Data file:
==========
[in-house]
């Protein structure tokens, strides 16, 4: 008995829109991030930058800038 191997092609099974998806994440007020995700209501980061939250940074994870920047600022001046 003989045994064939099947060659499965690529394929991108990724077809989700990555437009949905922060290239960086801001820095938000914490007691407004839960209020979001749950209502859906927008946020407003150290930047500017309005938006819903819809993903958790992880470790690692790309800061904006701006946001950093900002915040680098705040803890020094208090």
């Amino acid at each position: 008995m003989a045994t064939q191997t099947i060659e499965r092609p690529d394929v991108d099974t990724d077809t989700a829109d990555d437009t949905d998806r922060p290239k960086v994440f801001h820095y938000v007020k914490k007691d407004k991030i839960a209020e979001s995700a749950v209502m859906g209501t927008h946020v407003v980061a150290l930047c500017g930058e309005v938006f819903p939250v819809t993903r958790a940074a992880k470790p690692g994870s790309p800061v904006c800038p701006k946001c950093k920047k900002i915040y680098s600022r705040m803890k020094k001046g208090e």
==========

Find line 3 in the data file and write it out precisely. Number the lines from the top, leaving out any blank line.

């Amino acid at each position: 008995m003989a045994t064939q191997t099947i060659e499965r092609p690529d394929v991108d099974t990724d077809t989700a829109d990555d437009t949905d998806r922060p290239k960086v994440f801001h820095y938000v007020k914490k007691d407004k991030i839960a209020e979001s995700a749950v209502m859906g209501t927008h946020v407003v980061a150290l930047c500017g930058e309005v938006f819903p939250v819809t993903r958790a940074a992880k470790p690692g994870s790309p800061v904006c800038p701006k946001c950093k920047k900002i915040y680098s600022r705040m803890k020094k001046g208090e």